Thanks to the Union Avenue Community Fitness Center (formerly the YWCA) giving us a deeply reduced rate, I am able to rent the pool Tuesday nights and Sunday afternoons. I have a paid staff of eleven: 4 swim coaches and 7 lifeguards/ instructors. Out of 70 kids, 60 of them have demonstrated financial need and participate in the youth swim club for free. It costs $1,800.00 per month to run the program. I receive no grant money, no donations, no corporate sponsors. We need more kids to sign up for the program, that is our main source of revenue (www.RowSwimNewburgh.org to signup!). Without the signups, we take to the “can” -- we pass the coffee can at swim club and I ask everyone to put in at least $2.00 per swimmer, and the swim clubbers come out to Quick Check and Shop Rite to hold fundraisers (i.e. “coin drops”) on a regular basis. All of which is tremendous work on the administrative side.
Almost every week, I say to my family, “this is it. I’m done with the swim program. I can’t keep doing all the work and all the fundraising, I can’t do this anymore. I spend all my time on this swim program.” And every week, Christian, who loves getting in the pool and volunteering with the little kids says to me, “but don’t you always say you’re saving lives? This is the highlight of the week for these little kids.”
And he’s right, we are saving lives. None of these kids would be water confident or be swimming if it weren’t for this program.
Recently, I saw our Head Coach, Frankie Maurice, talking to the young guy who comes to the pool to help his mom cleanup. “Mrs. Lo, do you know Joe Galan?” said Frank. Of course, I knew the name, he was in the newspaper every week during swim season, one of the best swimmers NFA every produced. What ever happened to him?
“This is him, this is Joe Galan,” said Frank. The janitor? I thought Joe Galan was swimming at college. It turned out he was taking an extended break this semester.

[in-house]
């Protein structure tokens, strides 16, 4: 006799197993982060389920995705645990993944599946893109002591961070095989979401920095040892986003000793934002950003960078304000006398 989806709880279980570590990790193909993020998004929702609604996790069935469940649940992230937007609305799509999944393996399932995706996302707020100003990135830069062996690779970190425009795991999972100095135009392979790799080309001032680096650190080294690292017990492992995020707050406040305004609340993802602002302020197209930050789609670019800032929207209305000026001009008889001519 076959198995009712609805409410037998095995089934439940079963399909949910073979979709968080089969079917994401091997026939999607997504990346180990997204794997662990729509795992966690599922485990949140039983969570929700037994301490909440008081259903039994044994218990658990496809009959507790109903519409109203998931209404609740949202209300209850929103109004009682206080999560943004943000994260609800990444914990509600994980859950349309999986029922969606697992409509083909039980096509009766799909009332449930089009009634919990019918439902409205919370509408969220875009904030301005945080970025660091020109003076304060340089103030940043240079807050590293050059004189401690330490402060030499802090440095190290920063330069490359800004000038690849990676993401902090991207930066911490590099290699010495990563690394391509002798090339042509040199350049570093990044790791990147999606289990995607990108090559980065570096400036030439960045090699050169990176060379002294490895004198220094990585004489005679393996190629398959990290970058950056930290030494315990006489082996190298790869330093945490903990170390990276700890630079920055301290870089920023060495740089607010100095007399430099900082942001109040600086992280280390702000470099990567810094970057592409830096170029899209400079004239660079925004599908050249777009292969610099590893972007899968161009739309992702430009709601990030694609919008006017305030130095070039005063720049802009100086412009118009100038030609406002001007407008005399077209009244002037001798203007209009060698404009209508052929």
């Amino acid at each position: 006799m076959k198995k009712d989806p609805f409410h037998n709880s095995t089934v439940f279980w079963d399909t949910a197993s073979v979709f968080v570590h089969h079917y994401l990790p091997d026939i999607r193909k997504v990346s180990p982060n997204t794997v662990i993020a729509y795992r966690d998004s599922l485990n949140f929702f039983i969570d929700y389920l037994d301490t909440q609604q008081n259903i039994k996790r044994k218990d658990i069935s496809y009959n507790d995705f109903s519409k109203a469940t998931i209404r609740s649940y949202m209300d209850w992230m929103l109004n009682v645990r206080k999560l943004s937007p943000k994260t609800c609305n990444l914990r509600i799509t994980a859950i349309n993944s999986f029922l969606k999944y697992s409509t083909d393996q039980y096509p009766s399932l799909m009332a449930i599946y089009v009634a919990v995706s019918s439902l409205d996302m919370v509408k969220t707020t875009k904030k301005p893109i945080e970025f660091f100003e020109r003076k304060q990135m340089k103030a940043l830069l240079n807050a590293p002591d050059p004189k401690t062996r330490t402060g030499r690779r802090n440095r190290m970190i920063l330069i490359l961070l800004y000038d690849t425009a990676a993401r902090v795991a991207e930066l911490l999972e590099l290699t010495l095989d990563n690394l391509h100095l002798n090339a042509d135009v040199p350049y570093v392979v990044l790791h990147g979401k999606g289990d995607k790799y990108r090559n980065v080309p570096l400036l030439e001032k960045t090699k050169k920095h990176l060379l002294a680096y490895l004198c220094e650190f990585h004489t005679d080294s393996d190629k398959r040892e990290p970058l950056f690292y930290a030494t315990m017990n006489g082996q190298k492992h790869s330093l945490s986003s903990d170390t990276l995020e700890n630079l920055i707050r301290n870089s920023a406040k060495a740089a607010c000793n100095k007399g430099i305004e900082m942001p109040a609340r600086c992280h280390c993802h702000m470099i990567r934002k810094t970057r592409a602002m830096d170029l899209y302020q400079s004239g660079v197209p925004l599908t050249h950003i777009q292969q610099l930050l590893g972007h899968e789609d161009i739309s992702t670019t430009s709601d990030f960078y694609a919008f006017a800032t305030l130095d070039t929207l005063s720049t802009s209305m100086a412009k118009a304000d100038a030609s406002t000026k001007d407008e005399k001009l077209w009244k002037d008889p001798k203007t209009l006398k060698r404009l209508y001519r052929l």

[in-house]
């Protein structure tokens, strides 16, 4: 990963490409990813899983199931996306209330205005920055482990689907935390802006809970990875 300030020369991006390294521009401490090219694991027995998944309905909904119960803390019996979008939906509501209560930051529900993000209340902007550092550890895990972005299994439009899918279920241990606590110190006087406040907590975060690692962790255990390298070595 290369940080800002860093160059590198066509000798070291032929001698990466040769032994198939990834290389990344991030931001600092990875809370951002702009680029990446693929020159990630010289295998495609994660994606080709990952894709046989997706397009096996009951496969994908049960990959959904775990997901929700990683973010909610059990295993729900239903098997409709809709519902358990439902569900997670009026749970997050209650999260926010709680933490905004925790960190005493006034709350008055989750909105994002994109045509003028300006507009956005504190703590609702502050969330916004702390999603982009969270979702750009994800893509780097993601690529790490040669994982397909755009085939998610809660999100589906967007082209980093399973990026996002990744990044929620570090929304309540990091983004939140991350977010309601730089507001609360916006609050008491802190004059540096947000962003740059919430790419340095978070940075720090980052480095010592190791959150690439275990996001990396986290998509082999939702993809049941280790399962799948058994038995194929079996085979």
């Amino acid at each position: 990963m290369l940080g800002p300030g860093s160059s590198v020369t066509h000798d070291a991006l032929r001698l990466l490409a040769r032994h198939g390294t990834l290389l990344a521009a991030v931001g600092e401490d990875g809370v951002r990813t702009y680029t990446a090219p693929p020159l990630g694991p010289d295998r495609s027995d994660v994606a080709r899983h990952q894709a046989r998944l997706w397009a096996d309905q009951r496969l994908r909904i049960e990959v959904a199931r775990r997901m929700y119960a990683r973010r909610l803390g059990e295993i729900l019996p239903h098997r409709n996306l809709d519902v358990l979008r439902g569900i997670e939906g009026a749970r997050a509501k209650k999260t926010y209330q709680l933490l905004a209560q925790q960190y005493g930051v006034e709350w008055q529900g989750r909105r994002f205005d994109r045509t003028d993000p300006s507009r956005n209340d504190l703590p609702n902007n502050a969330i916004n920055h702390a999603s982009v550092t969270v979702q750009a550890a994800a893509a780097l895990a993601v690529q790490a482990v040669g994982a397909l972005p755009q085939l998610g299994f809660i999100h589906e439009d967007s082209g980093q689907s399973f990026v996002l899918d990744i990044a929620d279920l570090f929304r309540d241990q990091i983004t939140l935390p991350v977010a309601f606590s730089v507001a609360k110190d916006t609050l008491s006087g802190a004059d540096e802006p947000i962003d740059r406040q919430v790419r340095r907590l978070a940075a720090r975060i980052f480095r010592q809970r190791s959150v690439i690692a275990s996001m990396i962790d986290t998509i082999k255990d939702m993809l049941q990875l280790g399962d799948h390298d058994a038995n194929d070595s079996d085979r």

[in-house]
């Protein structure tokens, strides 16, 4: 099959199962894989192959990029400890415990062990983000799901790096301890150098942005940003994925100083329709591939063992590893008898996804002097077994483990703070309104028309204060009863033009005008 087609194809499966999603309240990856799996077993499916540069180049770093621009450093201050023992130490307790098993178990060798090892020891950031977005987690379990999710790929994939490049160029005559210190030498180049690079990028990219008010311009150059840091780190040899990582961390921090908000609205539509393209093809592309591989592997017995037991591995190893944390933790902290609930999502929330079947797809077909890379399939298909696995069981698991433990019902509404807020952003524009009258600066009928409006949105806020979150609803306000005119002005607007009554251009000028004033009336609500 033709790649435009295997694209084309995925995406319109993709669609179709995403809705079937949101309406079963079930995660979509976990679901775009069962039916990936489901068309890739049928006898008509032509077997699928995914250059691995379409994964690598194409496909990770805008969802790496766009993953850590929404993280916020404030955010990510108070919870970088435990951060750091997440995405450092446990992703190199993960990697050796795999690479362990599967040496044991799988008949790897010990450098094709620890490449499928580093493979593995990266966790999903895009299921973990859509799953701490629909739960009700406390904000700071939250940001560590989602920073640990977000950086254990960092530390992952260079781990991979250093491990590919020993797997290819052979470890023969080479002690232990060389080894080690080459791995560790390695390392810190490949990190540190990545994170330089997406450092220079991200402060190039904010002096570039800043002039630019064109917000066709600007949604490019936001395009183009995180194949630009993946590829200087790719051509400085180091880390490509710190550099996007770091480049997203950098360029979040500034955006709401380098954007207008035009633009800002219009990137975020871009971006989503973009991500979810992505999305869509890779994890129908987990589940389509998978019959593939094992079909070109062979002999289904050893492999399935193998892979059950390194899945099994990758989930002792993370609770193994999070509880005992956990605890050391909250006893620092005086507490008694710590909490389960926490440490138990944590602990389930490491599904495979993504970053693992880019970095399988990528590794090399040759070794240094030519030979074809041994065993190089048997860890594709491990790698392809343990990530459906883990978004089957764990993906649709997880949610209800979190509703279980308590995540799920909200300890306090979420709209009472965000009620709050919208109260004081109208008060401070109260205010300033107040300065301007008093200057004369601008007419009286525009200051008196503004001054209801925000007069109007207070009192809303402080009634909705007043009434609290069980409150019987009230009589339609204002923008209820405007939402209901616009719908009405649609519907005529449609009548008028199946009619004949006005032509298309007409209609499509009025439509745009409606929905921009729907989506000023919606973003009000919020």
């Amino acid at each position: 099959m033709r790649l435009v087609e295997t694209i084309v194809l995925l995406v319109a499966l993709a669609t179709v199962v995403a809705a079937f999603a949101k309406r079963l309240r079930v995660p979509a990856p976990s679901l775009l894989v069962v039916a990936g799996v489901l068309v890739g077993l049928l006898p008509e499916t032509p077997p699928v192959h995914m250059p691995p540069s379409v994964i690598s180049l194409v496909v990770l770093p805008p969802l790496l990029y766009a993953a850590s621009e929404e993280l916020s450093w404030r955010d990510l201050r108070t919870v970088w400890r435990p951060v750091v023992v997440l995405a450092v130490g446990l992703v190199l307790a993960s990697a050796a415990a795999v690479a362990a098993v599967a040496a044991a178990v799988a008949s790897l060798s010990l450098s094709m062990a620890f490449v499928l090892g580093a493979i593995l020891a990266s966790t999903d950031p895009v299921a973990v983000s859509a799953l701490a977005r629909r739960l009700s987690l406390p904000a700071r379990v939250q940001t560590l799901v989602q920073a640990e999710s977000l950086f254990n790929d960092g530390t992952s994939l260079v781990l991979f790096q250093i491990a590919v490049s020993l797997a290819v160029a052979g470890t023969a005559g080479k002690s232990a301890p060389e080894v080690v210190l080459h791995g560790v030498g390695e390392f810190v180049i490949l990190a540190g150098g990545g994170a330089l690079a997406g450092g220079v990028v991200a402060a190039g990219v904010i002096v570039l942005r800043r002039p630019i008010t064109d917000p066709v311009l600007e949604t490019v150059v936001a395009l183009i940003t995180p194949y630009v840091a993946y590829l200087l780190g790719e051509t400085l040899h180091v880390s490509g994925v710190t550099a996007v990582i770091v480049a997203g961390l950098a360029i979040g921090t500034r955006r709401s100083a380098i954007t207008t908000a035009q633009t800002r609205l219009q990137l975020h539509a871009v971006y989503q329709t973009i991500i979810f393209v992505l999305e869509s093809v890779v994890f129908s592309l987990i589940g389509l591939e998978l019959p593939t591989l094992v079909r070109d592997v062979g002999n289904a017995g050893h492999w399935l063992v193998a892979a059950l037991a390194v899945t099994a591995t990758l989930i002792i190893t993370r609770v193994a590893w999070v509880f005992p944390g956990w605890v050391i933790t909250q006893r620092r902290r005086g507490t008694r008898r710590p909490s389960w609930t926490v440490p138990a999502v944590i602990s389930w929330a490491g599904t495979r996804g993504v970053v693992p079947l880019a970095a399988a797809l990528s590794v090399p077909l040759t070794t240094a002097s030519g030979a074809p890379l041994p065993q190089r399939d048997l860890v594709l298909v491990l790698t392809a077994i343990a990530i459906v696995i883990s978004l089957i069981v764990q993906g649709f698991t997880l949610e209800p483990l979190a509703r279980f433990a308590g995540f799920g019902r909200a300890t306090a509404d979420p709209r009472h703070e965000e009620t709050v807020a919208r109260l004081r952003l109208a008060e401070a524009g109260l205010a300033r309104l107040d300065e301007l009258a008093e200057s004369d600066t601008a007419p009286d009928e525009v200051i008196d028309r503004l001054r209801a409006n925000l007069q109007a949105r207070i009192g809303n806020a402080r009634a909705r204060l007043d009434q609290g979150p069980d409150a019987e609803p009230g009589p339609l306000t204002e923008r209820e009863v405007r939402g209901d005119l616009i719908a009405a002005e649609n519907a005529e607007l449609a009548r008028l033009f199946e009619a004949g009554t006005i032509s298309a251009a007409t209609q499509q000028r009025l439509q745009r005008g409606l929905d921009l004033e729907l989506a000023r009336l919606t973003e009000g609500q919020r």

I looked at the famous Joe Galan. He smiled his big happy smile. I knew this kid. And then it hit me like a ton of bricks. “Did you and your brother used to swim laps here every day, years ago, with your dad,” I asked him.
“Yep, that’s me” he said. “I remember you, Mrs. Lo.”
“Just tell me one thing,” I said. “Are you the Little One or the Big One?”
“I’m the Little One,” he laughed.
Joe Galan is my newest and most enthusiastic swim coach and Mrs. Lo has officially come full circle. The swim program is “killing me,” time-wise and money-wise but I keep doing it because I love it and these kids are awesome. I am praying for a miracle, which would be more kids signing up for the low-cost swim club -- www.RowSwimNewburgh.org, then click on Hudson Valley Bluefish, or more sponsorships. I am currently not taking anymore scholarshiped swimmers as we have hit capacity on that front. If you would like to help, either send someone to signup their kid for our program, or sponsor a swimmer, the $125.00 is tax deductible.
That’s my swim story. Have a great day, everyone and, as always, remember to Count Your Blessings! <3 Mrs. Lo, go to our Facebook page to watch some of the swim videos … www.Facebook.com/RowSwimNewburgh
Signup at www.RowSwimNewburgh.org, click on the link for “Hudson Valley Bluefish” or email firstname.lastname@example.org.